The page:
So you want your kids to take over the ranch? When are you going to show them how?

Back when I was a television reporter for the Canadian Broadcast Corp., I got a phone call about a farm foreclosure occuring the next day. The group sought coverage on the farmer's victimization by evil bankers, and how neighbors were mobilizing to do something about it.

It was one of the saddest stories I ever covered. Not because the man was losing his farm to the bank, but because he never learned how to manage a farm in the first place. When I interviewed this unfortunate couple, the real story unfolded.

The man's father had died four years earlier. Besides the farm, he'd owned a small construction company and made all decisions for both operations. The “boy” worked the farm, but never managed it. When the old man died, the “boy,” now in his 50s, finally got the chance to try some of the things he had always wanted.

The farm was debt-free when he inherited it but, within a few years, he had run up a large debt he couldn't repay.

There were a lot of city media types there who dutifully told the “victim farmer, evil banker” story. I didn't.

Another scenario

I've seen and heard of similar situations over the years. The old man dies, and leaves the “kid,” who is usually in his 50s or even 60s, in charge of a farm or ranch he's never made a significant management decision on. Invariably, he goes bankrupt.

Contrast that with my friends, Don and Bev Campbell, who ranch near Meadow Lake, Saskatchewan.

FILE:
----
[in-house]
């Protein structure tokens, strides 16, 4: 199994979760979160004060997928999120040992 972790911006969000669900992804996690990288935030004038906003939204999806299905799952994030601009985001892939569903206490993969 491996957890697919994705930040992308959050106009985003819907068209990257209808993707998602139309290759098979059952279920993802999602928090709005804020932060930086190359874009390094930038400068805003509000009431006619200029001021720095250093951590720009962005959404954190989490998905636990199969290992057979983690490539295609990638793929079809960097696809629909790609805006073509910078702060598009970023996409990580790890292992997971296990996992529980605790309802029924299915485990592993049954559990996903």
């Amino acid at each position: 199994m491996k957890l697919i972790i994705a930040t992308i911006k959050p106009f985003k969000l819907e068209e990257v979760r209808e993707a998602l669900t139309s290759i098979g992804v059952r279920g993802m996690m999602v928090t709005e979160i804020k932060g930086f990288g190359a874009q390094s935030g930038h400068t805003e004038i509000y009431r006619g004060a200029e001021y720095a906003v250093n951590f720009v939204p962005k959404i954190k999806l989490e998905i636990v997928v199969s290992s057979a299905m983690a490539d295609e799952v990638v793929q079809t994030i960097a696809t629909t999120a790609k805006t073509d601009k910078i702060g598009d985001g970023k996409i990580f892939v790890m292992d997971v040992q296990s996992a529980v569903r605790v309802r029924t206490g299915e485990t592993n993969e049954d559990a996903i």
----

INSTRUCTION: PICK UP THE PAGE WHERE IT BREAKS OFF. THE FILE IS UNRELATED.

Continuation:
When Scott, the oldest of the Campbell's four children, turned 16, Don had him help do the annual financial plan for the ranch. Scott and his brother had complained good-naturedly about how their dad sat in a cool office every summer doing the financial plan, while they worked in the heat putting up hay and moving cattle.

After the first day in the office pouring over the books, Scott wondered whether he might be allowed go back out and work in the heat! The other children, when their turn came, had to learn how to do the planning, too.

Don and Bev had a goal of doing other things with their lives before they got too old. They knew if they wanted their kids to take over the ranch, they had to teach them how to run it.

By the time Scott was in his early 20s, he had taken over from his parents, and they were free to pursue other interests.

Priming your successors

When we hit our 50s, we go through some physical and psychological changes that make us better suited to passing our knowledge on to the next generation, and making greater contributions to the larger community, rather than keeping on with the same old routine. If you're hoping one of your kids will want to take over the farm or ranch, you must do a few things:

  • Start by handing over control of at least one enterprise. When someone such as a feed salesman or buyer calls, you tell them to talk to your son or daughter.

  • Have regular business meetings — weekly is best — and do more listening than talking.

  • Make a working agreement and succession plan, in writing, with dates for when you will turn over full control of the operation.

You may need some professional help working through the details, including having an outside facilitator help your family talk to each other about what each person wants. And for sure, you'll need professional advice in drawing up the legal succession plans. Get it.

Then get on with helping your son or daughter become a successful manager. And don't wait until they're 50 and you're old and decrepit.

If you simply have to be in charge all the time, pray none of your kids will be dumb enough to try ranching with you, and get some therapy.

Edmonton-based Noel McNaughton lectures to groups on “Farming/Ranching at Midlife — Strategies for a Successful Second Age.” For more information, call 780/432-5492, e-mail noel@midlife-men.com, or visit www.midlife-men.com.